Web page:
(This seems meandering - and it is - but it's going somewhere, I swear.)
I think just blabbing at LJ helped. Sorry for the whining, it happens sometimes.
Last night I went to the comic book store; I go sometimes, but rarely buy. Comics are too expensive nowadays. Anyways, I went there, and I bought. When I do buy, I'm extremely price-conscious... I tend to get big, expensive books, but big expensive books that are actually much cheaper page for page than those rinky-dinky 24 page, $2.95 comics you see on the stands nowadays. For instance, I bought one that was $25 - but it was an inch thick. I've also stopped reading the superhero comics that I grew up with - they were great then, but now they just bore me. The best writers and artists don't want do to them anymore, unfortunately - I think it's a great bunch of fun when a really talented artist and writer get together to work on a superhero book, but I think most of them think of themselves as too good for it nowadays. They're becoming artists, not just the people that churn out "funny books". It's a shame, in some ways, but it's great in others - because they see themselves as working on a valid artform and a valid means of expression, they're willing to take all kinds of risks and do all sorts of interesting things in an attempt to express themselves.
That inch-thick one I finished this morning, and it was really interesting. It was well written, well illustrated, all black and white, with very strong images (some comic artists are all delicate lines and huge amounts of niggling details, but things get lost in the flood of scribbles and lines - some are bold and strong, sacrificing details for strength and drama in the form and line... either one can work, depending on the situation). It's called Jinx, and was written and illustrated by Brian Michael Bendis, and was really excellent. One thing he seems to be most concerned about is the dialogue in his comics, he will write and rewrite a scene to make the dialogue sound real, and he will have his friends actually act out the parts and listen to them, see if it sounds like something someone could say, etc. It really comes across, as his dialogue can sometimes be hard to read, but it sounds like the stuff someone would actually say, not the sort of expository monologues you usually get in comics. (He actually had a "making of" thing in the back of the book, where he talks about some of the techniques he used, some of the inspiration he had, random thoughts on making comic books, etc.)
So anyways, it got me to thinking. I've tried to tell my story before, via LJ, and I was always unhappy with the results. It came out sounding too much like a dime store novel, not something that was real or useful or gripping. Something was missing, even when I did get the writing down right - and I'm thinking, it's missing the visual. So I've decided that I'm going to play with writing an actual comic-book-style version of my story, where I combine the visual with the written word, hopefully in such a way that makes up for any lacking I have in either aspect, and that can really compliment each other and fill in the gaps. I think also rather than focus so much on it as a "historical overview", like some of entries have been, I'll pick moments in time and get them down on paper. Little episodes, to show what happened, put the changes up on the page, show my growth and changing and such, rather than just talk about them in a detached manner.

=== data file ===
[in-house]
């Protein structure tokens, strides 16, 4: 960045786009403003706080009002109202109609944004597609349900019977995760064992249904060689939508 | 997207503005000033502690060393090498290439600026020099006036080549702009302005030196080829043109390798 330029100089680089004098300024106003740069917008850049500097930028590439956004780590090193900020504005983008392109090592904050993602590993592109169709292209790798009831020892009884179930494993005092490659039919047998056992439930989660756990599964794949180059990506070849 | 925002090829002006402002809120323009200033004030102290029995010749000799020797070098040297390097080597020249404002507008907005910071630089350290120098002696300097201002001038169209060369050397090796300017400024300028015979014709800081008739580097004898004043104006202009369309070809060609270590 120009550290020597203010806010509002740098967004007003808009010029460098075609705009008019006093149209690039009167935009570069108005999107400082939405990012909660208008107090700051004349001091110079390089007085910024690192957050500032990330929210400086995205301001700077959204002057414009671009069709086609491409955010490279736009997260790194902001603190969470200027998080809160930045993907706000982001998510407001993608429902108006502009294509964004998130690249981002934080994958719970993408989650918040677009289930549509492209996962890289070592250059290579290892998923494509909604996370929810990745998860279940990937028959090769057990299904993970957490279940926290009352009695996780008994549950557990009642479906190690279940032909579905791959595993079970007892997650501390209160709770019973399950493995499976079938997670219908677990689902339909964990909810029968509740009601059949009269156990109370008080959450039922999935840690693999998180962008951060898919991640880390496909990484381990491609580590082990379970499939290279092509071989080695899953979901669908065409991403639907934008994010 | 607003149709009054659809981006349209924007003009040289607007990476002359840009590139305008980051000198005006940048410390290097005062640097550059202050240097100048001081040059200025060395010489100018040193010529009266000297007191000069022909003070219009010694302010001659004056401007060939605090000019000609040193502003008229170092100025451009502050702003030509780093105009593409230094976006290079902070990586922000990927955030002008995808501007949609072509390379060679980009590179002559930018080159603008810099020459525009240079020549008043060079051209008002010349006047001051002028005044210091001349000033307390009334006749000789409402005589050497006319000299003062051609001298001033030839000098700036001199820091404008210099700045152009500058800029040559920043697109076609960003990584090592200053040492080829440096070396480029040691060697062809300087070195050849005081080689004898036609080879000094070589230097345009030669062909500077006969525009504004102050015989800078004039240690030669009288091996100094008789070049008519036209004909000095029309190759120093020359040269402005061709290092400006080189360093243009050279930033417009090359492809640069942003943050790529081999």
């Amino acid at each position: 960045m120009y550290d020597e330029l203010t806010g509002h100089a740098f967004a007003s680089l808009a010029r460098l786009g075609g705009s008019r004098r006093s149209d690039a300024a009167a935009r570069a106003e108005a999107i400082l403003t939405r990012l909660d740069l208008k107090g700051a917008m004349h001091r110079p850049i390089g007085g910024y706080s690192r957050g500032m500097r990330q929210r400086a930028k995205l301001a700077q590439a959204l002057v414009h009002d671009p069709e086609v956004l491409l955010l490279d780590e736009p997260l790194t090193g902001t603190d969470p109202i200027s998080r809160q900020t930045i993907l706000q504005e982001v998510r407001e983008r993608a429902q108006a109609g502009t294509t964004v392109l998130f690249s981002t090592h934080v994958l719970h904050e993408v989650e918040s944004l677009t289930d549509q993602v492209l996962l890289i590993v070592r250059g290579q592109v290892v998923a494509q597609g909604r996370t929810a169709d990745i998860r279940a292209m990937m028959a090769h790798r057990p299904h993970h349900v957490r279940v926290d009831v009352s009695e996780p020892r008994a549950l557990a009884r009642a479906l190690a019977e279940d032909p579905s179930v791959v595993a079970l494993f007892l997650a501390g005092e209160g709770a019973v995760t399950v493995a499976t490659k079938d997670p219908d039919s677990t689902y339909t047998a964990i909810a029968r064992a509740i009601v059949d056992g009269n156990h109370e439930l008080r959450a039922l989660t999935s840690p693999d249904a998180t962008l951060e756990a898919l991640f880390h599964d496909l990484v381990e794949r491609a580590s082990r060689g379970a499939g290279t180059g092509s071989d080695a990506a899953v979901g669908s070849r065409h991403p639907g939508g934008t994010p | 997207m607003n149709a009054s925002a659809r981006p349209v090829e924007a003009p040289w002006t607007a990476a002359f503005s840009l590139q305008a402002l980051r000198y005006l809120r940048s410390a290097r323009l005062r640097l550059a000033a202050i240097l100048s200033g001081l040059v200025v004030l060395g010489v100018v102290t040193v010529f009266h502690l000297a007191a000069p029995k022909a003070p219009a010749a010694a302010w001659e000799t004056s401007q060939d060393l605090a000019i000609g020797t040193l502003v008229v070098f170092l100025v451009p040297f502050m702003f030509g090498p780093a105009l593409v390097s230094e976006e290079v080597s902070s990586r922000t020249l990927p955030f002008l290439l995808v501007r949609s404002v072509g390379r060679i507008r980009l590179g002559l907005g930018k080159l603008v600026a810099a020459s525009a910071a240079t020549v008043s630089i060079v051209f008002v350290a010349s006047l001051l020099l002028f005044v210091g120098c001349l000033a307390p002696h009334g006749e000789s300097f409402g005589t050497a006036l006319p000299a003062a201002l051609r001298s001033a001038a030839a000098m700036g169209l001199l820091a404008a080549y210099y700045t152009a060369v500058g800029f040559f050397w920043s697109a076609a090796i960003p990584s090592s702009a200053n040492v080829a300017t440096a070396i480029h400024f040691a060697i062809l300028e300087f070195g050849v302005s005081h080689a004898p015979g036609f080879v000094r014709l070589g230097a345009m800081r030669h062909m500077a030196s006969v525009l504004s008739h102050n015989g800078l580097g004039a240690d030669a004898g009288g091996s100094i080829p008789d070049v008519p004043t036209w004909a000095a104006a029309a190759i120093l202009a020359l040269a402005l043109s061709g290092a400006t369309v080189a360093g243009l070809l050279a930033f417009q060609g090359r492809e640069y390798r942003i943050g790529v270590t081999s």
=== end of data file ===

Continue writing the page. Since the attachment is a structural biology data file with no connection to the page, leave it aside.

I haven't made any definite plans, but I'm getting ideas. I think a lot of my stories would work a lot better put into panels and with drawings and such accompanying them, and hell, I used to call myself an artist - I went to school for this shit, at least theoretically - and maybe this is what I needed to pick up my pencil and pen again. I needed something worthwhile to work on.
So I think that's what I'm going to do. I may post bits of it from time to time, probably friends-only, but we'll see. My dad's got a scanner, so I can get the work I do in, and the dialogue and snippets of text will probably show up in here.
Why am I doing it? I dunno. Everyone needs to look back sometimes, get a bit introspective... I just feel like putting it down on paper. Why are all of you keeping journals in the first place? It's really not that different, I'll just have an illustrated journal.
So, that's that. I need to start digging up old photos of myself as a child, the better to use not only as reference but to incorporate into the art directly. I'm going to keep it mostly "straight" art - no weird techniques, as I feel that until you really know what you're doing with plain old drawing, those things just distract, and are used as a cop-out. A lot of comic book artists just plain can't draw, and they use funky techniques and weird angles and such to make up for it. I don't want this to be an example of that. If I can't express it with my pencil and pen, I'll just do it over, and over, and over again until I can.
So there ya go. Onwards.